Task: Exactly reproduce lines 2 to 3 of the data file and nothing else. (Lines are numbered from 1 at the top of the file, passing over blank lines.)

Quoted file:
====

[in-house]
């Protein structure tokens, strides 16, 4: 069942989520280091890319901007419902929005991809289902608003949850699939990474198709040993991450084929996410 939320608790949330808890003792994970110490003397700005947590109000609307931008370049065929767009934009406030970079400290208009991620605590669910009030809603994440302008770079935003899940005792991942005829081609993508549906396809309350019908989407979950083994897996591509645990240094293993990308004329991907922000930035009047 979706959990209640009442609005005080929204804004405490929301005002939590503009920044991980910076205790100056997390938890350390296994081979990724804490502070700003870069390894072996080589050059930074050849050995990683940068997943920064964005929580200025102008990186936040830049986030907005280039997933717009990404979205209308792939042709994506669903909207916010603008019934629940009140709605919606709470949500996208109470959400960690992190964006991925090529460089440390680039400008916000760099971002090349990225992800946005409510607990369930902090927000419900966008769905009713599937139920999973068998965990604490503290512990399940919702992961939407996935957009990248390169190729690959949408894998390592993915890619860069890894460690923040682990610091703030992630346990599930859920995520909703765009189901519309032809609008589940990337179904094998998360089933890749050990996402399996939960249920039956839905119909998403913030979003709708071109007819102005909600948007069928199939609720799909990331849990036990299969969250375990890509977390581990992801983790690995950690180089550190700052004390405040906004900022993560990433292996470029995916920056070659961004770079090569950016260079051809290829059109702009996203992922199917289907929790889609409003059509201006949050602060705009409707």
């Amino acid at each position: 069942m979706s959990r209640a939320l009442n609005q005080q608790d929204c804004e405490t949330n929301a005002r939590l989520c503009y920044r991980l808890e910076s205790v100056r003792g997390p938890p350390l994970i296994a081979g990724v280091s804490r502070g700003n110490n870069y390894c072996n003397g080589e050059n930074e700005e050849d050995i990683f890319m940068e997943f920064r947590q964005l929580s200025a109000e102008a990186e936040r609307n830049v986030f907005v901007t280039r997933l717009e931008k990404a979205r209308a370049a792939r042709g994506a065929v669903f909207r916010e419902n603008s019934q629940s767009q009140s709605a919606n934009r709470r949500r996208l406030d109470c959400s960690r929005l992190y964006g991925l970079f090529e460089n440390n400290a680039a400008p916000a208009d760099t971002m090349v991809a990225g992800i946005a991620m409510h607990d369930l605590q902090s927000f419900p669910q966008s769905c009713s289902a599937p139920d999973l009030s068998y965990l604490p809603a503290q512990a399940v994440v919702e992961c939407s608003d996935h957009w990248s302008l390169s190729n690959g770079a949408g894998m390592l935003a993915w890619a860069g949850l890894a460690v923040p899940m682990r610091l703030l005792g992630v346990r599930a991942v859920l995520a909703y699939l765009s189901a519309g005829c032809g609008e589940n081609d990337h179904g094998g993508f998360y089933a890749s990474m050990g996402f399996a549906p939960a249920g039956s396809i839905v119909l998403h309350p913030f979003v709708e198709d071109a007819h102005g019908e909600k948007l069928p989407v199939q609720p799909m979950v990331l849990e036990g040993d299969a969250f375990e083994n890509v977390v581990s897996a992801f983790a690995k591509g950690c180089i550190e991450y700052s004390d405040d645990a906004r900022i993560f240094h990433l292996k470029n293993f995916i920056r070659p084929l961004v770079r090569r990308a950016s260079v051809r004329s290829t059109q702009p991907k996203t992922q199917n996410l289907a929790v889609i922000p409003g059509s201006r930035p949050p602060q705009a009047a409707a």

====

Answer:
């Protein structure tokens, strides 16, 4: 069942989520280091890319901007419902929005991809289902608003949850699939990474198709040993991450084929996410 939320608790949330808890003792994970110490003397700005947590109000609307931008370049065929767009934009406030970079400290208009991620605590669910009030809603994440302008770079935003899940005792991942005829081609993508549906396809309350019908989407979950083994897996591509645990240094293993990308004329991907922000930035009047 979706959990209640009442609005005080929204804004405490929301005002939590503009920044991980910076205790100056997390938890350390296994081979990724804490502070700003870069390894072996080589050059930074050849050995990683940068997943920064964005929580200025102008990186936040830049986030907005280039997933717009990404979205209308792939042709994506669903909207916010603008019934629940009140709605919606709470949500996208109470959400960690992190964006991925090529460089440390680039400008916000760099971002090349990225992800946005409510607990369930902090927000419900966008769905009713599937139920999973068998965990604490503290512990399940919702992961939407996935957009990248390169190729690959949408894998390592993915890619860069890894460690923040682990610091703030992630346990599930859920995520909703765009189901519309032809609008589940990337179904094998998360089933890749050990996402399996939960249920039956839905119909998403913030979003709708071109007819102005909600948007069928199939609720799909990331849990036990299969969250375990890509977390581990992801983790690995950690180089550190700052004390405040906004900022993560990433292996470029995916920056070659961004770079090569950016260079051809290829059109702009996203992922199917289907929790889609409003059509201006949050602060705009409707």
């Amino acid at each position: 069942m979706s959990r209640a939320l009442n609005q005080q608790d929204c804004e405490t949330n929301a005002r939590l989520c503009y920044r991980l808890e910076s205790v100056r003792g997390p938890p350390l994970i296994a081979g990724v280091s804490r502070g700003n110490n870069y390894c072996n003397g080589e050059n930074e700005e050849d050995i990683f890319m940068e997943f920064r947590q964005l929580s200025a109000e102008a990186e936040r609307n830049v986030f907005v901007t280039r997933l717009e931008k990404a979205r209308a370049a792939r042709g994506a065929v669903f909207r916010e419902n603008s019934q629940s767009q009140s709605a919606n934009r709470r949500r996208l406030d109470c959400s960690r929005l992190y964006g991925l970079f090529e460089n440390n400290a680039a400008p916000a208009d760099t971002m090349v991809a990225g992800i946005a991620m409510h607990d369930l605590q902090s927000f419900p669910q966008s769905c009713s289902a599937p139920d999973l009030s068998y965990l604490p809603a503290q512990a399940v994440v919702e992961c939407s608003d996935h957009w990248s302008l390169s190729n690959g770079a949408g894998m390592l935003a993915w890619a860069g949850l890894a460690v923040p899940m682990r610091l703030l005792g992630v346990r599930a991942v859920l995520a909703y699939l765009s189901a519309g005829c032809g609008e589940n081609d990337h179904g094998g993508f998360y089933a890749s990474m050990g996402f399996a549906p939960a249920g039956s396809i839905v119909l998403h309350p913030f979003v709708e198709d071109a007819h102005g019908e909600k948007l069928p989407v199939q609720p799909m979950v990331l849990e036990g040993d299969a969250f375990e083994n890509v977390v581990s897996a992801f983790a690995k591509g950690c180089i550190e991450y700052s004390d405040d645990a906004r900022i993560f240094h990433l292996k470029n293993f995916i920056r070659p084929l961004v770079r090569r990308a950016s260079v051809r004329s290829t059109q702009p991907k996203t992922q199917n996410l289907a929790v889609i922000p409003g059509s201006r930035p949050p602060q705009a009047a409707a």